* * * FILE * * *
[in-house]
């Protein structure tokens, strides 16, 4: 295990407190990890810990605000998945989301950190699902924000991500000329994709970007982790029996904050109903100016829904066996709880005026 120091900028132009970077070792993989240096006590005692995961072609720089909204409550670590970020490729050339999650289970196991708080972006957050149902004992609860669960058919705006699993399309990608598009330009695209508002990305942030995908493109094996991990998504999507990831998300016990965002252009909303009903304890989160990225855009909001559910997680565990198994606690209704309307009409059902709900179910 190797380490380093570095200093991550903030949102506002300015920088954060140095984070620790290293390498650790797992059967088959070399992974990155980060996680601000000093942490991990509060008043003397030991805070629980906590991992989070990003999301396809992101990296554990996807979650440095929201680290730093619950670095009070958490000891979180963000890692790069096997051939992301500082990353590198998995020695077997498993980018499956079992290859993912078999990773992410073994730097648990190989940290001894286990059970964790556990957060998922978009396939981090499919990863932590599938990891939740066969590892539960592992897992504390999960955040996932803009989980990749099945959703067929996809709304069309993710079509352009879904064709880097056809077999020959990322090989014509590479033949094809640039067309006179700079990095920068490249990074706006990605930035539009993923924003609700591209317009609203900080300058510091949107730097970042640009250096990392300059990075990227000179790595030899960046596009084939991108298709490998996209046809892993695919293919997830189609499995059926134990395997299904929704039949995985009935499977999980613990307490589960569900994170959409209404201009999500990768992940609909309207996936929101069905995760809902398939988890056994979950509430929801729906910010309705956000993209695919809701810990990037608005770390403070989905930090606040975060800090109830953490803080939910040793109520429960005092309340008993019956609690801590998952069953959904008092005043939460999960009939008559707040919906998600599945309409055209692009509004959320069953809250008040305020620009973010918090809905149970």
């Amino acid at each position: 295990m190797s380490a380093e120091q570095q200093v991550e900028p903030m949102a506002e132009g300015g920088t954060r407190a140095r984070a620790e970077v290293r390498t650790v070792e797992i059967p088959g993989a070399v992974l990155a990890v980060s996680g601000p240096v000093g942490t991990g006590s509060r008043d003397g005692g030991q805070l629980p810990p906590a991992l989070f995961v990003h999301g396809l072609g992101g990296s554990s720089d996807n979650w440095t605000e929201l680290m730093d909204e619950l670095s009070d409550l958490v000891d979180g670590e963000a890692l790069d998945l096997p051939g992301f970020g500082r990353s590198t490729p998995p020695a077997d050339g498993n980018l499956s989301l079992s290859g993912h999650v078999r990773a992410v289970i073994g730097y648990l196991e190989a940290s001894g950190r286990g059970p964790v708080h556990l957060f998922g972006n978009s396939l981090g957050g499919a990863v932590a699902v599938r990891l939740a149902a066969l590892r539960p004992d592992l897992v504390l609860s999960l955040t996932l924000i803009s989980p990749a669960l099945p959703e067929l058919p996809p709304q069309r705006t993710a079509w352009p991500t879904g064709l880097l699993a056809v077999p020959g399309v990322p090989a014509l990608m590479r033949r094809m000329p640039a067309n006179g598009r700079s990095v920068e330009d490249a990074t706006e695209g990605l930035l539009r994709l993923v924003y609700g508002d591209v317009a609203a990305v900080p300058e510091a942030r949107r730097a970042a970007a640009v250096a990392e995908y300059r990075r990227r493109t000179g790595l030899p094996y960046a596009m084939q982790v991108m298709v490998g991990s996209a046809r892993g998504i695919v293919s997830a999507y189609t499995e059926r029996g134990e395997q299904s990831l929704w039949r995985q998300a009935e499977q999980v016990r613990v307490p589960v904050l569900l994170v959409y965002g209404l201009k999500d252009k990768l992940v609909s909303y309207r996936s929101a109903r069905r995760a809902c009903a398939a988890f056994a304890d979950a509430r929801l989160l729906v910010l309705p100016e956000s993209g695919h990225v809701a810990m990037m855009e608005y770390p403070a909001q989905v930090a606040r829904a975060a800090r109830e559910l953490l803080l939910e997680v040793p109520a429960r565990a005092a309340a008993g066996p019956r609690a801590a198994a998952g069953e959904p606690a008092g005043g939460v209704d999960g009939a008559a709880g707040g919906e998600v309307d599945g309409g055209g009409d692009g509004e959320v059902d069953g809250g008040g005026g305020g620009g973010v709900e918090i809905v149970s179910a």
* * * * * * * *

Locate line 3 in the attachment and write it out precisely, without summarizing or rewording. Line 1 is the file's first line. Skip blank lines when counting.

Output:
């Amino acid at each position: 295990m190797s380490a380093e120091q570095q200093v991550e900028p903030m949102a506002e132009g300015g920088t954060r407190a140095r984070a620790e970077v290293r390498t650790v070792e797992i059967p088959g993989a070399v992974l990155a990890v980060s996680g601000p240096v000093g942490t991990g006590s509060r008043d003397g005692g030991q805070l629980p810990p906590a991992l989070f995961v990003h999301g396809l072609g992101g990296s554990s720089d996807n979650w440095t605000e929201l680290m730093d909204e619950l670095s009070d409550l958490v000891d979180g670590e963000a890692l790069d998945l096997p051939g992301f970020g500082r990353s590198t490729p998995p020695a077997d050339g498993n980018l499956s989301l079992s290859g993912h999650v078999r990773a992410v289970i073994g730097y648990l196991e190989a940290s001894g950190r286990g059970p964790v708080h556990l957060f998922g972006n978009s396939l981090g957050g499919a990863v932590a699902v599938r990891l939740a149902a066969l590892r539960p004992d592992l897992v504390l609860s999960l955040t996932l924000i803009s989980p990749a669960l099945p959703e067929l058919p996809p709304q069309r705006t993710a079509w352009p991500t879904g064709l880097l699993a056809v077999p020959g399309v990322p090989a014509l990608m590479r033949r094809m000329p640039a067309n006179g598009r700079s990095v920068e330009d490249a990074t706006e695209g990605l930035l539009r994709l993923v924003y609700g508002d591209v317009a609203a990305v900080p300058e510091a942030r949107r730097a970042a970007a640009v250096a990392e995908y300059r990075r990227r493109t000179g790595l030899p094996y960046a596009m084939q982790v991108m298709v490998g991990s996209a046809r892993g998504i695919v293919s997830a999507y189609t499995e059926r029996g134990e395997q299904s990831l929704w039949r995985q998300a009935e499977q999980v016990r613990v307490p589960v904050l569900l994170v959409y965002g209404l201009k999500d252009k990768l992940v609909s909303y309207r996936s929101a109903r069905r995760a809902c009903a398939a988890f056994a304890d979950a509430r929801l989160l729906v910010l309705p100016e956000s993209g695919h990225v809701a810990m990037m855009e608005y770390p403070a909001q989905v930090a606040r829904a975060a800090r109830e559910l953490l803080l939910e997680v040793p109520a429960r565990a005092a309340a008993g066996p019956r609690a801590a198994a998952g069953e959904p606690a008092g005043g939460v209704d999960g009939a008559a709880g707040g919906e998600v309307d599945g309409g055209g009409d692009g509004e959320v059902d069953g809250g008040g005026g305020g620009g973010v709900e918090i809905v149970s179910a």